Academies reject the old one-size-fits-all approach, and are more dynamic and responsive to performance and the needs of local areas. In the next six years, schools will have time to make choices and to set in place arrangements that will work for them, either as standalone academies or in multi-academy trusts, including diocesan trusts and operating in local clusters.
It will by now be clear to the Secretary of State that Conservative Members, not just Opposition Members, believe schools should have some choice in whether they become academies. Headteachers of excellent primary schools say they have more autonomy with their local authority than they would as members of a multi-academy trust. Surely enforced compulsion from Whitehall of this change cannot be the right way forward.
Ofsted data for the latest inspection results of all schools show that 350,000 children now study in sponsored academies rated good or outstanding. Let us look at the example of an academy in the right hon. Gentleman’s constituency. Langdon Academy, a special measures school in East Ham, opened as a fast-track sponsored academy on
Conversion to academies is improving the education of children throughout the country, and it is right that we make this opportunity available to all children. However, concerns have been expressed about the impact that this policy will have on small schools, particularly in a place such as Cornwall, where we have many small schools. Has my right hon. Friend considered that one of the ways of addressing those concerns would be to allow local authorities to be involved in the running of multi-academy trusts?
My hon. Friend will know that we published a White Paper in order to make sure that we talk to Members in all parts of the House, as well as to local authorities. Like my hon. Friend, I want all young people to have the best possible start in life. We know that academies make a difference. We also know that small schools can benefit from working together in clusters, including the 15 schools in Cornwall that converted to academies together as one group last week to provide mutual support. I look forward to continuing my conversations with my hon. Friend.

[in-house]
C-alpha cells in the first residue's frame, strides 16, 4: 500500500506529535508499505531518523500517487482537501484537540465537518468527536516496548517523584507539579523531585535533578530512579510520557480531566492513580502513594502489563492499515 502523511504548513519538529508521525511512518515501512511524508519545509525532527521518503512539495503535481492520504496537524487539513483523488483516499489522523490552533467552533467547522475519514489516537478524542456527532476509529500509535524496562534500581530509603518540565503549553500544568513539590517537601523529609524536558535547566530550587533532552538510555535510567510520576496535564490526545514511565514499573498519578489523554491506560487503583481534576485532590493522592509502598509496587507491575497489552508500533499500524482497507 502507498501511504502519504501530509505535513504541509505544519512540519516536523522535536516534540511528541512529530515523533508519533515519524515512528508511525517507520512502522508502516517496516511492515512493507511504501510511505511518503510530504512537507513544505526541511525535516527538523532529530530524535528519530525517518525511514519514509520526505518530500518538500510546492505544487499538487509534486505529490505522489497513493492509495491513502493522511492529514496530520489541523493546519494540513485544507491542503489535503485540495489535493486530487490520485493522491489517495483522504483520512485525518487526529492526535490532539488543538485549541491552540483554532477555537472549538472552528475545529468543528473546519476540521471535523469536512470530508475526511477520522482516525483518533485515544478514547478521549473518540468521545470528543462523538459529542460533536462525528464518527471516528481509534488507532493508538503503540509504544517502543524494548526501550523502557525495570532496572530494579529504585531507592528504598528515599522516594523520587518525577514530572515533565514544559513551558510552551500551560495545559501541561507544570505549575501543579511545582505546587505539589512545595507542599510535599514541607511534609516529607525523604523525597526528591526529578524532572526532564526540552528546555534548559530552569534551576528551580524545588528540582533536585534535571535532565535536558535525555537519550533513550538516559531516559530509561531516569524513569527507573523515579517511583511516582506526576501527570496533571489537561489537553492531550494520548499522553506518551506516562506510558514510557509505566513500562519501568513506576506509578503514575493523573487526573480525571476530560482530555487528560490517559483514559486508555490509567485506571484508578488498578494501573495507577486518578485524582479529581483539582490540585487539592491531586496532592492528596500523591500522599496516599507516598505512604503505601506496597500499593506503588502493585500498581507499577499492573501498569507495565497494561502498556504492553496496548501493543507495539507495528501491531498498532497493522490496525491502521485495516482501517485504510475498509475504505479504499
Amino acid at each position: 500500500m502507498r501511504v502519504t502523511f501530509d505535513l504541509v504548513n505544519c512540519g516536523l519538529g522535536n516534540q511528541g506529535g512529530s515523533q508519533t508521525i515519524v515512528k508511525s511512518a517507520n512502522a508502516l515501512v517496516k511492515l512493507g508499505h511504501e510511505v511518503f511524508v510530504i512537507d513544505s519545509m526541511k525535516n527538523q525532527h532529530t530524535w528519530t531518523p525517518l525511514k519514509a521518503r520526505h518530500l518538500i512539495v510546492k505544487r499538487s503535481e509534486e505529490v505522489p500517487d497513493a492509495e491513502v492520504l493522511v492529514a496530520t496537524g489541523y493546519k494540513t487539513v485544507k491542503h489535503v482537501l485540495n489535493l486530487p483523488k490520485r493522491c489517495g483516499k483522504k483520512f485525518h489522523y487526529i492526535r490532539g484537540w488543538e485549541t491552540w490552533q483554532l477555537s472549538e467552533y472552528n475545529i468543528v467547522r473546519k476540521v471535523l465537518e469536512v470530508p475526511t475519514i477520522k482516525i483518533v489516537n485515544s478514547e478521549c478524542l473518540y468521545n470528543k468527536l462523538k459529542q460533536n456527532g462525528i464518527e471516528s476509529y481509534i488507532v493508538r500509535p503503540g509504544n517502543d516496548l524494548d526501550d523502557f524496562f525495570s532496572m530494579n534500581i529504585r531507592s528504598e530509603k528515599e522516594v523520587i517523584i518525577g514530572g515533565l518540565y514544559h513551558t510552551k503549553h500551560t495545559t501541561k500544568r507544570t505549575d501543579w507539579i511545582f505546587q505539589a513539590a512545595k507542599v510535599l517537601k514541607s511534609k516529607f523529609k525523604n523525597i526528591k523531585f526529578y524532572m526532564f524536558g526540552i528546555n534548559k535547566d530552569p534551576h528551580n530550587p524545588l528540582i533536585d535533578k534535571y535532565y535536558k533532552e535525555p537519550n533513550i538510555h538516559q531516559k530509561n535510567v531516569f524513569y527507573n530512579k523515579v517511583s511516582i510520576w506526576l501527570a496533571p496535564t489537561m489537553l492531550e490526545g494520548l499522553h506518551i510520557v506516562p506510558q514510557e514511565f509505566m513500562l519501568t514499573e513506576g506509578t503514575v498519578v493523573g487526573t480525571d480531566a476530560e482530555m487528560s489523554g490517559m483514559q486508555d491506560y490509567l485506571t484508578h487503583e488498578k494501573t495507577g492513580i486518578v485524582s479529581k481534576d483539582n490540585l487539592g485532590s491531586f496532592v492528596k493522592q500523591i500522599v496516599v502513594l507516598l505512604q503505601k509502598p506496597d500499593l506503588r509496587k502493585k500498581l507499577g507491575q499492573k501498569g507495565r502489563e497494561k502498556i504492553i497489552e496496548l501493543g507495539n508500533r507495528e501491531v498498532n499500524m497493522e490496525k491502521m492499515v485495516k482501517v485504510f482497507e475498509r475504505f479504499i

Luton has the highest-performing schools in the eastern region of England and most of the town’s schools remain in local authority control. When will the Government undertake an objective analysis of why some schools do better than others, and accept that this has nothing to do with academy status?
We know from the international evidence that the more autonomy those on the frontline have—heads, teachers and governors—the more they take responsibility for the results that are achieved. I want the good schools in the hon. Gentleman’s constituency to share their expertise with other schools that are not yet so good. That way we have a strong education system, which is what I as Secretary of State for Education and this Government want to be available for everyone.
In Fareham primary schools such as Hook with Warsash Church of England and St Anthony’s converted from maintained schools to academies and saw their results improve, surpassing the local authority average. Does my right hon. Friend agree that this policy represents an opportunity for Hampshire, which performs well as a local authority, to get involved and create a mass to enable more autonomy and improvement overall?
My hon. Friend is right to say that we can see that the results in primary sponsored academies, for example, which have been open for two years have improved by an average of 10 percentage points, which is double the rate of improvement in local authority schools. She is right to say that there are many talented individuals working in Hampshire local authority and I hope they will take advantage of the new system as well.